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Urban economic reform and access to health care coverage in the People's Republic of China


  • Grogan, Colleen M.


While the economic reforms since 1978 have brought about substantial changes in the rural health care system, there have been many and far-reaching implications for the urban health insurance system as well. This paper describes the evolving urban economy and examines the implications of these changes for access to health care coverage. Provided first is a brief description of the Chinese urban health care system. Three major areas of urban economic reform since 1984 are outlined and the possible effects of these reforms on health care coverage are discussed. The analysis reveals, first, the emergence of insurance coverage inequities under employment-based health insurance as China moves toward a open market economy. Second, the process of focusing on health services in rural and urban areas as separate systems is unnecessary and even counter-productive in light of the emerging integration of China's urban and rural-economies. Finally, some reasons for why China continues to search for employment-based health financing approaches are offered.

Suggested Citation

  • Grogan, Colleen M., 1995. "Urban economic reform and access to health care coverage in the People's Republic of China," Social Science & Medicine, Elsevier, vol. 41(8), pages 1073-1084, October.
  • Handle: RePEc:eee:socmed:v:41:y:1995:i:8:p:1073-1084

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    Cited by:

    1. Mocan, H. Naci & Tekin, Erdal & Zax, Jeffrey S., 2004. "The Demand for Medical Care in Urban China," World Development, Elsevier, vol. 32(2), pages 289-304, February.
    2. Du, Juan, 2009. "Economic reforms and health insurance in China," Social Science & Medicine, Elsevier, vol. 69(3), pages 387-395, August.
    3. David Chu & Kolleen Rask, 2000. "The Transformation of China’s Health Care System and Accounting Methods: Current Reforms and Developments," Working Papers 0003, College of the Holy Cross, Department of Economics.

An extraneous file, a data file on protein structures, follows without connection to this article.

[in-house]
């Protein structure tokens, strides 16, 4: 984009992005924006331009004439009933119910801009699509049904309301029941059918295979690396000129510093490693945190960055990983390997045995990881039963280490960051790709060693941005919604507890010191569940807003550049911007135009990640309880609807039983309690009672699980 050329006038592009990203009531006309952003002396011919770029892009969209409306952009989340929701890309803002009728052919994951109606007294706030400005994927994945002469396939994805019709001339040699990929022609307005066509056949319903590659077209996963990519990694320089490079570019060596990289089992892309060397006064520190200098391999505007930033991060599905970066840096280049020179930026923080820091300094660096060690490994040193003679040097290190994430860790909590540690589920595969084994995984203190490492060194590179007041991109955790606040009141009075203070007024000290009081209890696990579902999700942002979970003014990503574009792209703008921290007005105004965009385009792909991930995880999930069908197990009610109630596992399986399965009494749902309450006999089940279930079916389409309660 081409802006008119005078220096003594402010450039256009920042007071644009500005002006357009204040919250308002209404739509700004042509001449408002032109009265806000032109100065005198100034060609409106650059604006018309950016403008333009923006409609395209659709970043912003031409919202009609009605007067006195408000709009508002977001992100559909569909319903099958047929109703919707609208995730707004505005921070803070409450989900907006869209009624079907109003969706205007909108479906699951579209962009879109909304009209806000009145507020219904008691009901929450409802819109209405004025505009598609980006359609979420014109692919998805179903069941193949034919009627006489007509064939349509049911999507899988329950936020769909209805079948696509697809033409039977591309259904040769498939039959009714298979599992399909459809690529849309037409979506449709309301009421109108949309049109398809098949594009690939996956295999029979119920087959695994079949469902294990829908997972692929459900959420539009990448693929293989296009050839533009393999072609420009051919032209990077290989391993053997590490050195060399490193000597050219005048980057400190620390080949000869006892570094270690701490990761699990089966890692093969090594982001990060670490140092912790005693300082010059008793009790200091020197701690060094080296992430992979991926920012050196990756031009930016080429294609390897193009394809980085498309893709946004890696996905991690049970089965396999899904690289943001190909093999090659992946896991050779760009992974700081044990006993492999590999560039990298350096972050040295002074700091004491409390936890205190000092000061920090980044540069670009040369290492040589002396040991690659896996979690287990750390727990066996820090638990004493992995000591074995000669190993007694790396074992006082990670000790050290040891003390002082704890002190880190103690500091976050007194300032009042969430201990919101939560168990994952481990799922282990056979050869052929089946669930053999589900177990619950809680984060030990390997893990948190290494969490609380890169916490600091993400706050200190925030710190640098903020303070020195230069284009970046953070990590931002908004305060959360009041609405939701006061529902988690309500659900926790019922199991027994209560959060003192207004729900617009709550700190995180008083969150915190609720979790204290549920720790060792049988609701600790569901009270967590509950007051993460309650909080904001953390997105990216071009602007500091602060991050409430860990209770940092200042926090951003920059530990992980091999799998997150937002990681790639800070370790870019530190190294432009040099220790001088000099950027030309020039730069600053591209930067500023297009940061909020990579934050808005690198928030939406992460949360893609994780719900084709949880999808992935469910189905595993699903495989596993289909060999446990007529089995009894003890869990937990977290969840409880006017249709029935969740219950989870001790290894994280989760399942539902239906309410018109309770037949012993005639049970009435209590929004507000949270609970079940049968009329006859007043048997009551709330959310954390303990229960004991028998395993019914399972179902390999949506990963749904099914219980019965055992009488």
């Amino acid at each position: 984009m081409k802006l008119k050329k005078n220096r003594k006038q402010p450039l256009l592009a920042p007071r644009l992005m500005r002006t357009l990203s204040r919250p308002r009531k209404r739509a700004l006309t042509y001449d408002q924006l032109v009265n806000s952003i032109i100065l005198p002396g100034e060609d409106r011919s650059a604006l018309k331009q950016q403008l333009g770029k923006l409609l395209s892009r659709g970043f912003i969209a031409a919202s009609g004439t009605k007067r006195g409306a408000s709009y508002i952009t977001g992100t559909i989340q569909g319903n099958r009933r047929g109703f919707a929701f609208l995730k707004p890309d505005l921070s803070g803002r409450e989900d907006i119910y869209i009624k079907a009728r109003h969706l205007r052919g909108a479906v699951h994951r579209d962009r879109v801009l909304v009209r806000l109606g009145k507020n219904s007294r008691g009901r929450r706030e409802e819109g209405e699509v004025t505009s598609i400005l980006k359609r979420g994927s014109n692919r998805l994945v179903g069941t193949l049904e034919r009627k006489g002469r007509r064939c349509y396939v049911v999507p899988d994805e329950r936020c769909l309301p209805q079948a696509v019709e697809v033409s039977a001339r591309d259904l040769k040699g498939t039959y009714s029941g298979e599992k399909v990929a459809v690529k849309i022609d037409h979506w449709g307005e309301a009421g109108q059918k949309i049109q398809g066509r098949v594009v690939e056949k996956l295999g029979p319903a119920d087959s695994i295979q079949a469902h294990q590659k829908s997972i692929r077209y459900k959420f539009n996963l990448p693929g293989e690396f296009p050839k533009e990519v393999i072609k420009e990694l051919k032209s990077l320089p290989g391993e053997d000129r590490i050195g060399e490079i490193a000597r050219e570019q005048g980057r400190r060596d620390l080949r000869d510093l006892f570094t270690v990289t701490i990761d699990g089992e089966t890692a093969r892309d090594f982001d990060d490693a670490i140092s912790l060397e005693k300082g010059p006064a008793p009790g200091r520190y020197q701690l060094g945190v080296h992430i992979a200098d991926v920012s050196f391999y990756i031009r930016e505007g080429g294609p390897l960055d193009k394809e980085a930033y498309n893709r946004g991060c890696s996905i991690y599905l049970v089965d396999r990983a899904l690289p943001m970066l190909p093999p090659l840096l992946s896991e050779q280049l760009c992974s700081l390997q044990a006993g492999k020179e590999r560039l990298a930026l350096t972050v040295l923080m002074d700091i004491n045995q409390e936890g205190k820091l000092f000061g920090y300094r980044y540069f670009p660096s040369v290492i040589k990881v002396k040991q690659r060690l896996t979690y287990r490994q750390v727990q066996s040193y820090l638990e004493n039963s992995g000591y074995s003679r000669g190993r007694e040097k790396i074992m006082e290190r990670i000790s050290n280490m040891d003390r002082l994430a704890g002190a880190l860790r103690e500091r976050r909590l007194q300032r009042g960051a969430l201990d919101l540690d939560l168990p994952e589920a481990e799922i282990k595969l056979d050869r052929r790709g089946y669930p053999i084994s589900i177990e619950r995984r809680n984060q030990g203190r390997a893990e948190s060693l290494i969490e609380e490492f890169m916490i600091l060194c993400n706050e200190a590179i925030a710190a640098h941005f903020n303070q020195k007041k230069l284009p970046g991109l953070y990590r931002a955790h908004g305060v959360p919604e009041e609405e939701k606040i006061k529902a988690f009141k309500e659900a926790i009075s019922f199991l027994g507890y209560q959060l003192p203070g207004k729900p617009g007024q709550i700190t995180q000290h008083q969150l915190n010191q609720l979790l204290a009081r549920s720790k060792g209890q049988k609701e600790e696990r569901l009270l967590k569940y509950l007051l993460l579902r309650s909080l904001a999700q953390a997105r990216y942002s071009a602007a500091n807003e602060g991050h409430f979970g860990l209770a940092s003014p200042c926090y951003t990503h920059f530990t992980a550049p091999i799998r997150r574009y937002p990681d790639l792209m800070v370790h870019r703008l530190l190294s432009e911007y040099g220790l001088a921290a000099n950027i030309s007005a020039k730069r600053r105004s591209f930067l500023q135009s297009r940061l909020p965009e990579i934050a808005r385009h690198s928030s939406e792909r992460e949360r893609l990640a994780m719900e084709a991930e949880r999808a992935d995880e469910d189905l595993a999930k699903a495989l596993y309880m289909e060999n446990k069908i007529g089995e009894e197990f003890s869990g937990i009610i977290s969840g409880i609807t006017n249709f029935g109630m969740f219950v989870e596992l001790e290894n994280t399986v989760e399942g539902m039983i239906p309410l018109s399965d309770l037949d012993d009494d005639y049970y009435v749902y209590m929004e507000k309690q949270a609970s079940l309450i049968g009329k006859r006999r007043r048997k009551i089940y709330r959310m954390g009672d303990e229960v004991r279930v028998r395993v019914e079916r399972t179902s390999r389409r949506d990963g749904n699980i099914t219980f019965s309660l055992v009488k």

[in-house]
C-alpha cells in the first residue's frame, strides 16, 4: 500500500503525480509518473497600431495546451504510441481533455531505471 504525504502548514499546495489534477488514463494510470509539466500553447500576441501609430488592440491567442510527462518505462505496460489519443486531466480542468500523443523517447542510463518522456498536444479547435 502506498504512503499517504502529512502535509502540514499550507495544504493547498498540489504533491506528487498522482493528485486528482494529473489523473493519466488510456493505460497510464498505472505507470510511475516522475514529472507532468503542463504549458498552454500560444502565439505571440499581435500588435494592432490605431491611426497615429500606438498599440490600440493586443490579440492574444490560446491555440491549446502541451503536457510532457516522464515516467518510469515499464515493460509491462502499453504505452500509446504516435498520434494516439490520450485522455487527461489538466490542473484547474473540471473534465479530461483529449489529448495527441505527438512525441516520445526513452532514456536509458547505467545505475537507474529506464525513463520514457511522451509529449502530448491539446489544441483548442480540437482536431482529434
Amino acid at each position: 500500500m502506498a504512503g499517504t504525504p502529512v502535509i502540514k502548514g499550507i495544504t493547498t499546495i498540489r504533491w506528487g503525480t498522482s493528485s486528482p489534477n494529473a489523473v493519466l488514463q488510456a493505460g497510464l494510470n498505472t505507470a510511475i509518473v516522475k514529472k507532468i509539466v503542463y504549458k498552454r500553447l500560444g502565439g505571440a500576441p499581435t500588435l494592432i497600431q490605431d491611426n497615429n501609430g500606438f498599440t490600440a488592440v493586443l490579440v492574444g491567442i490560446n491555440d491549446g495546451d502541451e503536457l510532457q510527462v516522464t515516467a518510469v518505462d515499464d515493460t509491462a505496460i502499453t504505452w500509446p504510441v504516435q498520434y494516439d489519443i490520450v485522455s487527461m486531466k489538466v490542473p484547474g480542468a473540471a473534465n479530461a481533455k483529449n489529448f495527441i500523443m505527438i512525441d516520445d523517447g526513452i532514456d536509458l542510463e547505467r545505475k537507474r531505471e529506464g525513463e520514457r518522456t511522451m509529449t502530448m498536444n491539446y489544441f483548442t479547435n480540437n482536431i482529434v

4. Liu, Jun-Qiang, 2011. "Dynamics of social health insurance development: Examining the determinants of Chinese basic health insurance coverage with panel data," Social Science & Medicine, Elsevier, vol. 73(4), pages 550-558, August.
    5. Wu, Yanrui, 1997. "China's health care sector in transition: resources, demand and reforms," Health Policy, Elsevier, vol. 39(2), pages 137-152, February.
    6. Wu, Ming & Xin, Ying & Wang, Huihui & Yu, Wei, 2005. "Private and public cross-subsidization: financing Beijing's health-insurance reform," Health Policy, Elsevier, vol. 72(1), pages 41-52, April.
    7. Degeling, Pieter & Zhang, Kai & Coyle, Barbara & Xu, Lingzhong & Meng, Qingyue & Qu, Jiangbin & Hill, Michael, 2006. "Clinicians and the governance of hospitals: A cross-cultural perspective on relations between profession and management," Social Science & Medicine, Elsevier, vol. 63(3), pages 757-775, August.
    8. Teh-Wei Hu & Michael Ong & Zi-Hua Lin & Elizabeth Li, 1999. "The effects of economic reform on health insurance and the financial burden for urban workers in China," Health Economics, John Wiley & Sons, Ltd., vol. 8(4), pages 309-321.
    9. Zhang, Xuanchuan & Chen, Li-Wu & Mueller, Keith & Yu, Qiao & Liu, Jiapeng & Lin, Ge, 2011. "Tracking the effectiveness of health care reform in China: A case study of community health centers in a district of Beijing," Health Policy, Elsevier, vol. 100(2), pages 181-188.


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